Perception of People and Scenes for Robot Learning from Demonstration
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We are at the dawn of a robotics revolution where the visions of interconnected heterogeneous robots in widespread use will become a reality. Similar to "app stores" for modern computing, people at varying levels of technical background will contribute to "robot app stores" as designers and developers. However, current paradigms to program robots beyond simple cases remains inaccessible to all but the most sophisticated of developers and researchers.
In order for people to fluently program autonomous robots, a robot must be able to interpret commands that accord with a human's model of the world. The challenge is that many aspects of such a model are difficult or impossible for the robot to sense directly. We posit the critical missing component is the grounding of symbols that conceptually tie together low-level perception with user programs and high-level reasoning systems. Such a grounding will enable robots to perform tasks that require extended goal-directed autonomy as well as fluidly work with human partners.
Towards making robot programming more accessible and general, I will present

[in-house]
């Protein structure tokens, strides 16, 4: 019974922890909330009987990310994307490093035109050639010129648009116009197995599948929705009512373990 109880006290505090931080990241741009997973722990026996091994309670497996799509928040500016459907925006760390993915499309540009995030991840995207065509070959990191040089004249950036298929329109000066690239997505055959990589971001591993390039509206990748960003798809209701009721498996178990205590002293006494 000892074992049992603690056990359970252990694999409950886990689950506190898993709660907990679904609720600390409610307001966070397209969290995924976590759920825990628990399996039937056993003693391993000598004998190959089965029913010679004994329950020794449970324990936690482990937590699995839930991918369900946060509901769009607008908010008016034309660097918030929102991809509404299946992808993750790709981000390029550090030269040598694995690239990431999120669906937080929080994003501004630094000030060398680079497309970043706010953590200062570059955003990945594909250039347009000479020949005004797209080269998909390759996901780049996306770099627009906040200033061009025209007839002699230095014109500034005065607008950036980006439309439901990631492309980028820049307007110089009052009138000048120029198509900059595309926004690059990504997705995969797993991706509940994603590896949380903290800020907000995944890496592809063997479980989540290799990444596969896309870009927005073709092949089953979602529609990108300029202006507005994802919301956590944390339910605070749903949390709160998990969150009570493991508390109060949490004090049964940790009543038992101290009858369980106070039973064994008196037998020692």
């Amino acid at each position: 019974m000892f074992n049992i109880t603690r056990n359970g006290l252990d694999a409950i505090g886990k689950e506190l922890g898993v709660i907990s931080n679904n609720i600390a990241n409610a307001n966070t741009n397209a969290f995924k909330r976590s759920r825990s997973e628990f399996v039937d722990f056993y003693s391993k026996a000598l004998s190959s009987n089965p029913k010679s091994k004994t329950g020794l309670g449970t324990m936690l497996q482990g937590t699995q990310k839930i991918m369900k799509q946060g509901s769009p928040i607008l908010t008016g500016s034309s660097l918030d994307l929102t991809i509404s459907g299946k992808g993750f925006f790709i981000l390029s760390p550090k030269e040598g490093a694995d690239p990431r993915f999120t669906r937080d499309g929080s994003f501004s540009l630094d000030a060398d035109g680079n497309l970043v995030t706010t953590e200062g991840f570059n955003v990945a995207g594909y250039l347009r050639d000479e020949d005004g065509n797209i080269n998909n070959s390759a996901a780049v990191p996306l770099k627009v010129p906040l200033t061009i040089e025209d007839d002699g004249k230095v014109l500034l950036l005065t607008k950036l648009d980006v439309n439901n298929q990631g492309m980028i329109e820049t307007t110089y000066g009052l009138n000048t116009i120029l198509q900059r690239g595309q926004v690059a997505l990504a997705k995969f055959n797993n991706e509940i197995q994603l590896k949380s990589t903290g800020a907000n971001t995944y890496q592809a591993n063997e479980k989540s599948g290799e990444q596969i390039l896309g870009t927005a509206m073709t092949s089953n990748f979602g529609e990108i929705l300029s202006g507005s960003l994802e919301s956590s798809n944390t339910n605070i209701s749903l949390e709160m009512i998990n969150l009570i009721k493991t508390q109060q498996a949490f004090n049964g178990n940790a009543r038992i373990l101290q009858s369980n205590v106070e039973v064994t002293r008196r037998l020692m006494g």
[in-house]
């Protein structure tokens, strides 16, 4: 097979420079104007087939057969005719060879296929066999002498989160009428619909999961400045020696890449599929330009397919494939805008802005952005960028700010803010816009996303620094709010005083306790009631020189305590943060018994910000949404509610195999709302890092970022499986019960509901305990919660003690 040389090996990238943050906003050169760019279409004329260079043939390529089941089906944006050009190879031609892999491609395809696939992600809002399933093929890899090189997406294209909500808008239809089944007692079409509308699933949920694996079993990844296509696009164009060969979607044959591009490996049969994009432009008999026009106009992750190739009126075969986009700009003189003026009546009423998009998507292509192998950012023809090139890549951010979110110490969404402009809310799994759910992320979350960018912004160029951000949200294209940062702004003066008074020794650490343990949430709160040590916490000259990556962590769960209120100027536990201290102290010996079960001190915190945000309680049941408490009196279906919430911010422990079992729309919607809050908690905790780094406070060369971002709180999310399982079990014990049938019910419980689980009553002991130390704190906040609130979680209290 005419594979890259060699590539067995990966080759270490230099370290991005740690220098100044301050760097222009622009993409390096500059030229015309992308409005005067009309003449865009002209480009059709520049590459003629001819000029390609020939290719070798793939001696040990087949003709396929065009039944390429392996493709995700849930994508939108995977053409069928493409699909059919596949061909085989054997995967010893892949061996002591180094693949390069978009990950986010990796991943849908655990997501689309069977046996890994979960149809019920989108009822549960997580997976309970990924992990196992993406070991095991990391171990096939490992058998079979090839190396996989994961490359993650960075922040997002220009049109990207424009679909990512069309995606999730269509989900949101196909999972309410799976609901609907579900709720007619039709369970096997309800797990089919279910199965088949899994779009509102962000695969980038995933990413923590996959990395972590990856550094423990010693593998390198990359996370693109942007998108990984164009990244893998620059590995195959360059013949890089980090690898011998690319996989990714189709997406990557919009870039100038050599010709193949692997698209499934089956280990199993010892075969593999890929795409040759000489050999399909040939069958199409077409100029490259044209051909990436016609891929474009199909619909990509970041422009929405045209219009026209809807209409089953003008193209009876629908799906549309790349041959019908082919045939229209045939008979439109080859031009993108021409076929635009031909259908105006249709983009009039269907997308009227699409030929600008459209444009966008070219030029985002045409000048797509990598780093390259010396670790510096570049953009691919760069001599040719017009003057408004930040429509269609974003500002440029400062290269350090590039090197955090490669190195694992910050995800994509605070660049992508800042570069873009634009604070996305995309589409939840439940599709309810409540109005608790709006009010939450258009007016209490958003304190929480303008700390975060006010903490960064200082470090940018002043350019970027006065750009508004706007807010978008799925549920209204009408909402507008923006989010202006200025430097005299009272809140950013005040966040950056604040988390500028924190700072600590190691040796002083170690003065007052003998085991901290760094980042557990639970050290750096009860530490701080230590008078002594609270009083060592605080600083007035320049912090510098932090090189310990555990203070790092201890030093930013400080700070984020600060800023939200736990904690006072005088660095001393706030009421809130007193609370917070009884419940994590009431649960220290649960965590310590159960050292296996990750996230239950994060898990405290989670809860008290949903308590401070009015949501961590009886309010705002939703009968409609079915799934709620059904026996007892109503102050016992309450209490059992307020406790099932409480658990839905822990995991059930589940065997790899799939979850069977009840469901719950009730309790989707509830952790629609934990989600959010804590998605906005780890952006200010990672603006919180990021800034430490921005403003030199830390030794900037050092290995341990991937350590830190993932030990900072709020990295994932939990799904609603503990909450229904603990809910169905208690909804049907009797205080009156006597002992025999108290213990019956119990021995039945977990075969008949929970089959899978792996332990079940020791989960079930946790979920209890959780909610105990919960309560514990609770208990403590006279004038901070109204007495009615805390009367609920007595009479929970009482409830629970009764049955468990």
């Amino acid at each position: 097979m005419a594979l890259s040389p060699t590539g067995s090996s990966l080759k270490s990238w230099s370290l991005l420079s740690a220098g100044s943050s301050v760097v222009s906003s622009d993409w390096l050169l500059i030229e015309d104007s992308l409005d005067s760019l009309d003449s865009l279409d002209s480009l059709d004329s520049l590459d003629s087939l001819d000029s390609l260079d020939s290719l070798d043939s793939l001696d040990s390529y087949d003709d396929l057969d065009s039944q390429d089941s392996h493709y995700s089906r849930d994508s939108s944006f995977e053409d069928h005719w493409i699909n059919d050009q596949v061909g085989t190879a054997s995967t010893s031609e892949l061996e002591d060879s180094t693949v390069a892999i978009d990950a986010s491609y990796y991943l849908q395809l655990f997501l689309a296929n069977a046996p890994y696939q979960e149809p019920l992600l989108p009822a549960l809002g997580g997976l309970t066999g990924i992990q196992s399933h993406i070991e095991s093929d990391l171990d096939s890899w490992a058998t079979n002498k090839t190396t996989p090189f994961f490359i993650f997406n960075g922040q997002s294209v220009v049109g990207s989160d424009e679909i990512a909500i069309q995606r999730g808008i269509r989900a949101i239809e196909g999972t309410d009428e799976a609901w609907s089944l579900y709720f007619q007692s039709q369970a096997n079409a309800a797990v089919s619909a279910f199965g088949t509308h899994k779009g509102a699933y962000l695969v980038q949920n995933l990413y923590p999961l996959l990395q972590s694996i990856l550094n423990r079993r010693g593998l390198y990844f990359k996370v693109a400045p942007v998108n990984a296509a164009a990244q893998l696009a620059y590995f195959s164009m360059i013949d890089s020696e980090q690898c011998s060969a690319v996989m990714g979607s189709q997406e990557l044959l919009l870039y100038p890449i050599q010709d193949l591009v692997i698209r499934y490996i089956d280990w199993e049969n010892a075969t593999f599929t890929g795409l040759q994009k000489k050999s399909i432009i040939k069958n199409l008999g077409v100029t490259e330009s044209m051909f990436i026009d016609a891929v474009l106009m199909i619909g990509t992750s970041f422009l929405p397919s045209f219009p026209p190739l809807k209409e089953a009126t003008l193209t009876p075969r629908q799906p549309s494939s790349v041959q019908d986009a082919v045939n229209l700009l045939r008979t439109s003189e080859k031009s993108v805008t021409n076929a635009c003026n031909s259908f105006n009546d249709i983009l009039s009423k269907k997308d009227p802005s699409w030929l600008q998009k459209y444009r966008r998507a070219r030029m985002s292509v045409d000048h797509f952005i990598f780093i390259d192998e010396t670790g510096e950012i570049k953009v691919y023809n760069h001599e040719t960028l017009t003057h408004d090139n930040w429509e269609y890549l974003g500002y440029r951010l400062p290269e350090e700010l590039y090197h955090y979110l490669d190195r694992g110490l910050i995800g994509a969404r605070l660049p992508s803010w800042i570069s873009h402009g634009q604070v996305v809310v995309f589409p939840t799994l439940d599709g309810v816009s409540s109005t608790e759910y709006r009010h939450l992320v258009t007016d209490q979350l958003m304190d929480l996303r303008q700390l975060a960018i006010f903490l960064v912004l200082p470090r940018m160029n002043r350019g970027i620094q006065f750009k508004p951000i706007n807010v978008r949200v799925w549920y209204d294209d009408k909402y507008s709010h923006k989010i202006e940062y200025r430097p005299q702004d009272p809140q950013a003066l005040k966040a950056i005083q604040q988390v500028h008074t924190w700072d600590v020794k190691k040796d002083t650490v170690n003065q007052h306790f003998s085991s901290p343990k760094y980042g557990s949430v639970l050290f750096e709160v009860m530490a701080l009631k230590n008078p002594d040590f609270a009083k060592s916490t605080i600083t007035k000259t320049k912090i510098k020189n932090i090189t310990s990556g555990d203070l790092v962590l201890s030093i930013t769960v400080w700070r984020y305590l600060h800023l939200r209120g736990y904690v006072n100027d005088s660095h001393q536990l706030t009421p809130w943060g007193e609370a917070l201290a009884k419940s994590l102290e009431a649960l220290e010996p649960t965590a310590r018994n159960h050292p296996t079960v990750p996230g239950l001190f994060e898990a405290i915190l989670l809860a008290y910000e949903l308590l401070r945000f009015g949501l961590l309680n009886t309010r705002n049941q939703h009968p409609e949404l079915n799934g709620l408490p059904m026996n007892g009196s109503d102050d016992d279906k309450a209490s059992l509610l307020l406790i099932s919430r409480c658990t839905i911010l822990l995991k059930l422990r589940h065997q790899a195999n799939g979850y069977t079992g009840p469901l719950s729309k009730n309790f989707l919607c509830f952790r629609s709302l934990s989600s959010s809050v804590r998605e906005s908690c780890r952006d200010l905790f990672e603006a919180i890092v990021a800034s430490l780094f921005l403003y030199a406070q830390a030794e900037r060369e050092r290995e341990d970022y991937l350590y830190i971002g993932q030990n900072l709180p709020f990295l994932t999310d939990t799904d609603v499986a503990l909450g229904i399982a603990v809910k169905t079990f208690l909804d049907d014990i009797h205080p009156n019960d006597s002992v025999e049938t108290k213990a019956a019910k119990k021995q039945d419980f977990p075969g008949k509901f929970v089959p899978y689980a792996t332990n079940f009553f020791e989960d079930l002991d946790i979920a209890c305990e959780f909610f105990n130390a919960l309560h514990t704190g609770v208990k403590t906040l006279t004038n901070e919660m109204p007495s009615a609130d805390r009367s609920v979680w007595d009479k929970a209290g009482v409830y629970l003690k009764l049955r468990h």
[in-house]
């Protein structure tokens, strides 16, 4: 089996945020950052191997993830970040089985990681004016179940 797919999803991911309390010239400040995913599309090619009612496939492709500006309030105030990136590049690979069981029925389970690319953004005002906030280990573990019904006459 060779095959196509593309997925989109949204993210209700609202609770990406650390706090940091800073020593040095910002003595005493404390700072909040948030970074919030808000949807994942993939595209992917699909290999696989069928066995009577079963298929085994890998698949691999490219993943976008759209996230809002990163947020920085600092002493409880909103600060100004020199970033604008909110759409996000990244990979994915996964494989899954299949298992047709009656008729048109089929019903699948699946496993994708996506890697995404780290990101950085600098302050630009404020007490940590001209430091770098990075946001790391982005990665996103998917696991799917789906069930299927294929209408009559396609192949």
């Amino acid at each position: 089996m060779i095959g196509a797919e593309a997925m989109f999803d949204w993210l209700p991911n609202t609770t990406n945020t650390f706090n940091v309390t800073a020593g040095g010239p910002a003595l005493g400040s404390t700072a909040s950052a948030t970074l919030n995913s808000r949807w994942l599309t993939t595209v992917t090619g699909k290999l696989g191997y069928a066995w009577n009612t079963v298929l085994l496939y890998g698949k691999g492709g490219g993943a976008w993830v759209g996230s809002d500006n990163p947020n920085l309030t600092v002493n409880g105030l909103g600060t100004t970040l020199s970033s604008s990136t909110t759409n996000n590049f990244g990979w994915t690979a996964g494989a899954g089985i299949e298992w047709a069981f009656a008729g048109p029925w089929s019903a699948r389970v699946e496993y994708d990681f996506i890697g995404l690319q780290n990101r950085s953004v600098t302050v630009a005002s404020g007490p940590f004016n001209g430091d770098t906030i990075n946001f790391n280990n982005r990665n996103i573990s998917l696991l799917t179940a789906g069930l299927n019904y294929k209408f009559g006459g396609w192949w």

our work on improving perception of people and scenes to enable robot learning from human demonstration. Robot learning from demonstration (LfD) has emerged as a compelling alternative to explicit coding in a programming language, where robots are programmed implicitly from a user's demonstration. Phrasing LfD as a statistical regression problem, our multivalued regression algorithms will be presented for learning robot controllers in the face of perceptual aliasing. I will also describe how such regressors can be used within physics-based estimation systems to learn controllers for humanoids from monocular video of human motion. With respect to learning for sequential manipulation tasks, our recent work aims to perceive axiomatic descriptions of scenes from depth for planning goal-directed behavior.
Odest Chadwicke Jenkins, Ph.D., is an Associate Professor of Computer Science at Brown University. Prof. Jenkins earned his B.S. in Computer Science and Mathematics at Alma College (1996), M.S. in Computer Science at Georgia Tech (1998), and Ph.D. in Computer Science at the University of Southern California (2003). Prof. Jenkins was selected as a Sloan Research Fellow in 2009. He is a recipient of the Presidential Early Career Award for Scientists and Engineers (PECASE) for his work in physics-based human tracking from video. He has also received Young Investigator awards from the Office of Naval Research (ONR) for his research in learning dynamical primitives from human motion, the Air Force Office of Scientific Research (AFOSR) for his work in manifold learning and multi-robot coordination and the National Science Foundation (NSF) for robot learning from multivalued human demonstrations.